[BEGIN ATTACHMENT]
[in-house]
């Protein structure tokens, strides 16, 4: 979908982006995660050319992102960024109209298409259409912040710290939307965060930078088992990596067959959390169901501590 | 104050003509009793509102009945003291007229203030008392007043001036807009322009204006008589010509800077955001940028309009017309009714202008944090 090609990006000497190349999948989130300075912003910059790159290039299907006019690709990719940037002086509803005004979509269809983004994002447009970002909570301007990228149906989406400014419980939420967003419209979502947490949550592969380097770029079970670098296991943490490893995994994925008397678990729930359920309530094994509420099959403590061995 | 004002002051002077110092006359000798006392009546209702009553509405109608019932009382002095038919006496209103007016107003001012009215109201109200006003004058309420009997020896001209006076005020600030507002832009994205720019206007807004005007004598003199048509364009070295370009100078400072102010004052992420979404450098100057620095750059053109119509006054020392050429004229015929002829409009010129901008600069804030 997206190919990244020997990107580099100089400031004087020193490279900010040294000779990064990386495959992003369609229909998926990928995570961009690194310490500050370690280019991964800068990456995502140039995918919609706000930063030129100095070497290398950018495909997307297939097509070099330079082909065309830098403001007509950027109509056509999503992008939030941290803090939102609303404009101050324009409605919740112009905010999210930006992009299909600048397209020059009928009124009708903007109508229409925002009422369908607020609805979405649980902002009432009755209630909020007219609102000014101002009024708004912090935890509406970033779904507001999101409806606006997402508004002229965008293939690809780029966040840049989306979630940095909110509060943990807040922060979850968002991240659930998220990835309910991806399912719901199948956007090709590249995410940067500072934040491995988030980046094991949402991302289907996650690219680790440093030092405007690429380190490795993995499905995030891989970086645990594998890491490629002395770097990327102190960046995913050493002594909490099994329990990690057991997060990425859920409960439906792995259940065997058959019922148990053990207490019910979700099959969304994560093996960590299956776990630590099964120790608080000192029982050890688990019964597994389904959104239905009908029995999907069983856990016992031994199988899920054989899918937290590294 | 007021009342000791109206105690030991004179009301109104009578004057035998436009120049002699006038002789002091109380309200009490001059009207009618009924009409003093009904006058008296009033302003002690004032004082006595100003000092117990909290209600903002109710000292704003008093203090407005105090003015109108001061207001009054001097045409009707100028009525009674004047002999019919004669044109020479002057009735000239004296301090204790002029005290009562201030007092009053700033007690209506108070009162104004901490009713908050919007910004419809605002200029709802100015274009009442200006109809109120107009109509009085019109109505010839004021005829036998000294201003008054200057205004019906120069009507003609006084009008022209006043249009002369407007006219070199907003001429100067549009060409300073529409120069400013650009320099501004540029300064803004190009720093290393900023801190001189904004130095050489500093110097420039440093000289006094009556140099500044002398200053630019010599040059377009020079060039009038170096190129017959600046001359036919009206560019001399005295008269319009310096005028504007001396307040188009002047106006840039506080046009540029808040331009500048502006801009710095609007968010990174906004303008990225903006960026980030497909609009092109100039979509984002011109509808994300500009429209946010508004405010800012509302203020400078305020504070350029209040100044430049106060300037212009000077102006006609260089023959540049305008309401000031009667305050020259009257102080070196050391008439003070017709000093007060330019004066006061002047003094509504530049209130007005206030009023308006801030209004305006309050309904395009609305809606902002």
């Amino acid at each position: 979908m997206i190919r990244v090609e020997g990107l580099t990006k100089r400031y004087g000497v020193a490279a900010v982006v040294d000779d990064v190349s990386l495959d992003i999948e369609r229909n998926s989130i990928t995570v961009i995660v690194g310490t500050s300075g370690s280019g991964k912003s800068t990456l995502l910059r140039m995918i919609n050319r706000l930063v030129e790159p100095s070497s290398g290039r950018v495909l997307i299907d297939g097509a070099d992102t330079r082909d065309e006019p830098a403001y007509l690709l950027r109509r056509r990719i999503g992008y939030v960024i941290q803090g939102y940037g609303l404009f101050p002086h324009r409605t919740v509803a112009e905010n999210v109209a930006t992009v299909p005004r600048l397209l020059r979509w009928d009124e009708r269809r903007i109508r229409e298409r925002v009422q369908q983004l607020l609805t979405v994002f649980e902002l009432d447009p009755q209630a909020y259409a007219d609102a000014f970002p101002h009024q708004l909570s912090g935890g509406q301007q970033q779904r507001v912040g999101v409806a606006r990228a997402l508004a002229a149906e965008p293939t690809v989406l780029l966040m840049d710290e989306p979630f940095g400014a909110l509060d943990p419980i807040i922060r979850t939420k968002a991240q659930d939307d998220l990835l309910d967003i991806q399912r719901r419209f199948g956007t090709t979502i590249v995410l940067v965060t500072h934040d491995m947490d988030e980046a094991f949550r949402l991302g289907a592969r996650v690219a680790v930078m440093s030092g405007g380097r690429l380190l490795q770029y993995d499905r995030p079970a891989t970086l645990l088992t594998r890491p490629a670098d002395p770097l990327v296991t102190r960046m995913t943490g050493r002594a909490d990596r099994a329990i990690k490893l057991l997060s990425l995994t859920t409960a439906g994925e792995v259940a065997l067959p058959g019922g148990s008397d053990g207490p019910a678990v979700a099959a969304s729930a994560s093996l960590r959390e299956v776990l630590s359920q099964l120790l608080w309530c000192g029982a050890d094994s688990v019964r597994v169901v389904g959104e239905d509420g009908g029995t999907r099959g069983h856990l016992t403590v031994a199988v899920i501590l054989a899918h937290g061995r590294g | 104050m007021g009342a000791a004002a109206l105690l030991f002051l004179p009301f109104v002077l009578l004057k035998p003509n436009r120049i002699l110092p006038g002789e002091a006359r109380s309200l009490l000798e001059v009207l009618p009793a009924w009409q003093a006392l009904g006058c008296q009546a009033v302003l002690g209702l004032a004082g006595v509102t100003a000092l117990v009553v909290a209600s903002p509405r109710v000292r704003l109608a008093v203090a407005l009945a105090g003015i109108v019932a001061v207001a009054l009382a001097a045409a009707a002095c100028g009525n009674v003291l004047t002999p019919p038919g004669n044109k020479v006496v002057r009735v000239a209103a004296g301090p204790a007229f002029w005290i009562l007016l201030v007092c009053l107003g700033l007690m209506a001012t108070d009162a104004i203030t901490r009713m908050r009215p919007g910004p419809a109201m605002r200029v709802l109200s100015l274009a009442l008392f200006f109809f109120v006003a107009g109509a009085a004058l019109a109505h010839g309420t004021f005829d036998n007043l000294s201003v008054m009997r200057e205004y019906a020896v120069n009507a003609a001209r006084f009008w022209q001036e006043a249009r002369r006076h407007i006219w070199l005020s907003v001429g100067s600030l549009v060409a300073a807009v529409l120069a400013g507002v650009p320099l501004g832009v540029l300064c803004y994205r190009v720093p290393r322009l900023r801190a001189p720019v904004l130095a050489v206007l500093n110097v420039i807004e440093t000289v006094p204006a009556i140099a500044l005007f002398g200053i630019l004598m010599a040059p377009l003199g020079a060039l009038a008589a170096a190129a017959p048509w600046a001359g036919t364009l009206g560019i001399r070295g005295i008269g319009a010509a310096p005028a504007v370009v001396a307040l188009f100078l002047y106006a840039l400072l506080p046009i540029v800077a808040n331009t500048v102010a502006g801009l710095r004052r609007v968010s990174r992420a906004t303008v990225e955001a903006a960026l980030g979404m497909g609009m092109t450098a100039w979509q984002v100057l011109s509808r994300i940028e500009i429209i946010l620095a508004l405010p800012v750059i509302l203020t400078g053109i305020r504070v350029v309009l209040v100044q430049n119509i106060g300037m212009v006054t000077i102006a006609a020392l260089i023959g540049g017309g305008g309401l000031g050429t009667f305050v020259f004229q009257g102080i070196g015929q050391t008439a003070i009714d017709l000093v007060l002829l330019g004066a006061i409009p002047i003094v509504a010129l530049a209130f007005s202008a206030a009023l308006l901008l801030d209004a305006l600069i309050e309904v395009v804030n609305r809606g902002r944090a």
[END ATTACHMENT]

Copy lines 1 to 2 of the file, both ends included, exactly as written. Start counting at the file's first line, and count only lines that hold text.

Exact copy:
[in-house]
């Protein structure tokens, strides 16, 4: 979908982006995660050319992102960024109209298409259409912040710290939307965060930078088992990596067959959390169901501590 | 104050003509009793509102009945003291007229203030008392007043001036807009322009204006008589010509800077955001940028309009017309009714202008944090 090609990006000497190349999948989130300075912003910059790159290039299907006019690709990719940037002086509803005004979509269809983004994002447009970002909570301007990228149906989406400014419980939420967003419209979502947490949550592969380097770029079970670098296991943490490893995994994925008397678990729930359920309530094994509420099959403590061995 | 004002002051002077110092006359000798006392009546209702009553509405109608019932009382002095038919006496209103007016107003001012009215109201109200006003004058309420009997020896001209006076005020600030507002832009994205720019206007807004005007004598003199048509364009070295370009100078400072102010004052992420979404450098100057620095750059053109119509006054020392050429004229015929002829409009010129901008600069804030 997206190919990244020997990107580099100089400031004087020193490279900010040294000779990064990386495959992003369609229909998926990928995570961009690194310490500050370690280019991964800068990456995502140039995918919609706000930063030129100095070497290398950018495909997307297939097509070099330079082909065309830098403001007509950027109509056509999503992008939030941290803090939102609303404009101050324009409605919740112009905010999210930006992009299909600048397209020059009928009124009708903007109508229409925002009422369908607020609805979405649980902002009432009755209630909020007219609102000014101002009024708004912090935890509406970033779904507001999101409806606006997402508004002229965008293939690809780029966040840049989306979630940095909110509060943990807040922060979850968002991240659930998220990835309910991806399912719901199948956007090709590249995410940067500072934040491995988030980046094991949402991302289907996650690219680790440093030092405007690429380190490795993995499905995030891989970086645990594998890491490629002395770097990327102190960046995913050493002594909490099994329990990690057991997060990425859920409960439906792995259940065997058959019922148990053990207490019910979700099959969304994560093996960590299956776990630590099964120790608080000192029982050890688990019964597994389904959104239905009908029995999907069983856990016992031994199988899920054989899918937290590294 | 007021009342000791109206105690030991004179009301109104009578004057035998436009120049002699006038002789002091109380309200009490001059009207009618009924009409003093009904006058008296009033302003002690004032004082006595100003000092117990909290209600903002109710000292704003008093203090407005105090003015109108001061207001009054001097045409009707100028009525009674004047002999019919004669044109020479002057009735000239004296301090204790002029005290009562201030007092009053700033007690209506108070009162104004901490009713908050919007910004419809605002200029709802100015274009009442200006109809109120107009109509009085019109109505010839004021005829036998000294201003008054200057205004019906120069009507003609006084009008022209006043249009002369407007006219070199907003001429100067549009060409300073529409120069400013650009320099501004540029300064803004190009720093290393900023801190001189904004130095050489500093110097420039440093000289006094009556140099500044002398200053630019010599040059377009020079060039009038170096190129017959600046001359036919009206560019001399005295008269319009310096005028504007001396307040188009002047106006840039506080046009540029808040331009500048502006801009710095609007968010990174906004303008990225903006960026980030497909609009092109100039979509984002011109509808994300500009429209946010508004405010800012509302203020400078305020504070350029209040100044430049106060300037212009000077102006006609260089023959540049305008309401000031009667305050020259009257102080070196050391008439003070017709000093007060330019004066006061002047003094509504530049209130007005206030009023308006801030209004305006309050309904395009609305809606902002």